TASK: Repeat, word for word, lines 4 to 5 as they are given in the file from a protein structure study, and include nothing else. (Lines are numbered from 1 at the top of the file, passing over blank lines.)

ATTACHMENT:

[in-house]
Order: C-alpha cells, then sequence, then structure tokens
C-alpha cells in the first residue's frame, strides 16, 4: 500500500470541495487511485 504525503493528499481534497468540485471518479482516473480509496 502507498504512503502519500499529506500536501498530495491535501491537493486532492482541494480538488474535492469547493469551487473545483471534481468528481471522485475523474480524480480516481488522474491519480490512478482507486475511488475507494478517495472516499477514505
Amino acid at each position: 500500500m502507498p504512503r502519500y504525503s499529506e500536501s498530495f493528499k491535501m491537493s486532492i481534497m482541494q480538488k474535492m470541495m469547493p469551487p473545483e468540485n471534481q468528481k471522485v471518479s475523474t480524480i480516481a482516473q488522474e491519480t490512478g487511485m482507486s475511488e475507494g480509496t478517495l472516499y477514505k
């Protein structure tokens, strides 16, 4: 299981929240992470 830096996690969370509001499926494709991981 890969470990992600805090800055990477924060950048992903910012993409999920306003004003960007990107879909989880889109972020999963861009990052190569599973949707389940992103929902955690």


Amino acid at each position: 500500500m502507498p504512503r502519500y504525503s499529506e500536501s498530495f493528499k491535501m491537493s486532492i481534497m482541494q480538488k474535492m470541495m469547493p469551487p473545483e468540485n471534481q468528481k471522485v471518479s475523474t480524480i480516481a482516473q488522474e491519480t490512478g487511485m482507486s475511488e475507494g480509496t478517495l472516499y477514505k
């Protein structure tokens, strides 16, 4: 299981929240992470 830096996690969370509001499926494709991981 890969470990992600805090800055990477924060950048992903910012993409999920306003004003960007990107879909989880889109972020999963861009990052190569599973949707389940992103929902955690």